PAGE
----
The Top 4 Things Engineers Look at in Medical Component Design

Posted by Al Timm on Dec 7, 2016 9:15:00 AM
Al Timm

EKG-monitor.jpgThe success of a medical component project, like any other, depends on accurate communication of needs and expectations, especially in injection molding design. Engineers responsible for executing the project carefully review any initial designs submitted by the customer or potential customer, looking for specific elements that could help or hinder the medical component production. 

Understanding what engineers are looking for, and what questions they may raise, will help you in refining the design and providing complete and accurate information upfront that will speed production of complex injection-molded medical components. Here are some common items engineers evaluate in the design phase: 

Wall thickness

Wall thickness consistency is imperative. Introducing too many variations into one design will put your component at risk of warping, sinking and/or potential failure-inducing internal stresses. 

Moldability of all features

While injection-molded plastic components are extremely versatile, there are some limitations. Certain features simply cannot be formed due to tooling constraints. For example, a particular indentation or protrusion (an “undercut”) in an injection-molded part may prohibit the use of a single pull mold because the undercut will prevent clean ejection. Likewise, ample clearance must be factored into the component design for the piece of the mold that physically forms the undercut. If that clearance is miscalculated or omitted, the medical component is at risk of deformation. 

Gating

There are several facets of gating ,(an orifice through which the molten plastic is injected into the mold), that impact tooling and, by extension, medical component integrity. The type of gate and location are primary factors, as they dictate part packing, gate removal, component aesthetics, part dimensions and warping. Further, gate size and shape vary depending on the plastic material being molded and the overall size of the component. While smaller gates on large pieces are more eye-pleasing, using them could actually inhibit resin flow, lengthen mold time and possibly interfere with fill pressures and proper filling.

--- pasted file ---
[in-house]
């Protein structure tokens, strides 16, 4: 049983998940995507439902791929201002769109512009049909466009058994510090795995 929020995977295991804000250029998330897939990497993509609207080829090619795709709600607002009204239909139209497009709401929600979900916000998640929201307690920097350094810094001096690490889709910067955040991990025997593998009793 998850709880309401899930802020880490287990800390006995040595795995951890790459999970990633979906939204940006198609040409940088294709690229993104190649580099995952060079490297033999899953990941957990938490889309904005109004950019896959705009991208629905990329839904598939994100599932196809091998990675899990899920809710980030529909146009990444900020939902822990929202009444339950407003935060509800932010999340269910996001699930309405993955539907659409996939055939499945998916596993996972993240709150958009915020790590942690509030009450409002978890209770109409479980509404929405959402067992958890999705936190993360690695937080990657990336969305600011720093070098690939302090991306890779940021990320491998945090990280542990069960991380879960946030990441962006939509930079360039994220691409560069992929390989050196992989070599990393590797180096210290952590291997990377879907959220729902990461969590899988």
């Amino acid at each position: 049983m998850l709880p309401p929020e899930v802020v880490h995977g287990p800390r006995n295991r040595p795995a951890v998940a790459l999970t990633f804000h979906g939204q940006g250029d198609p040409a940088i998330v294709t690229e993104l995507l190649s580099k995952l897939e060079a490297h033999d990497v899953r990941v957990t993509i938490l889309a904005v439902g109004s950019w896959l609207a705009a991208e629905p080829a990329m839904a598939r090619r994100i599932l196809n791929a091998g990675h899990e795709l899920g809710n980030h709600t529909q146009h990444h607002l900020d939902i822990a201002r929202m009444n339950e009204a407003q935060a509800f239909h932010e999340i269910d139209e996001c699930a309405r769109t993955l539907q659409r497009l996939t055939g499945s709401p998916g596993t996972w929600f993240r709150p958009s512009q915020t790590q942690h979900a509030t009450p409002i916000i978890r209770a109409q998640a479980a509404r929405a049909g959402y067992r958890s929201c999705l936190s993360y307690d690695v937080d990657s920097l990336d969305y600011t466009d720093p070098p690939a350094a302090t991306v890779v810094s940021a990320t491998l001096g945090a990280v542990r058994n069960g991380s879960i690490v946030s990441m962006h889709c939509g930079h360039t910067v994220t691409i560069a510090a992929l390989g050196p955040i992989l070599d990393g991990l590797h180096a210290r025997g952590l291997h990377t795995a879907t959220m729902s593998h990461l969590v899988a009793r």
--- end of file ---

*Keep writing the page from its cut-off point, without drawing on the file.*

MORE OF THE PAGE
Tolerance feasibility

It’s not uncommon for product engineers to overcompensate on tolerance requirements during design with the goal of finished part reliability. However, the stringent parameters may not be achievable in injection-molded plastic and/or are simply not required at that stringent level of a high quality medical component for a successful medical component. Infeasible tolerances generally don’t add to the design, they only add unnecessary cost to production. 

Being aware of what complex injection molding engineers consider in design review for medical device manufacturing and committing to having your initial design reviewed will improve overall project results. When experienced engineers review and optimize the design upfront, both the scientific molding practices that define the molding parameters once the tool is built, and the advanced production processes that are ultimately implemented, will be more effective, efficient and highly reliable. 

Find out more about optimizing the manufacture of medical devices in Designing Plastic Parts & Products for Critical-Use Medical Applications. Click the button below to download your free copy.

Designing Plastic Components For Critical-Use Medical Applications

Topics: Medical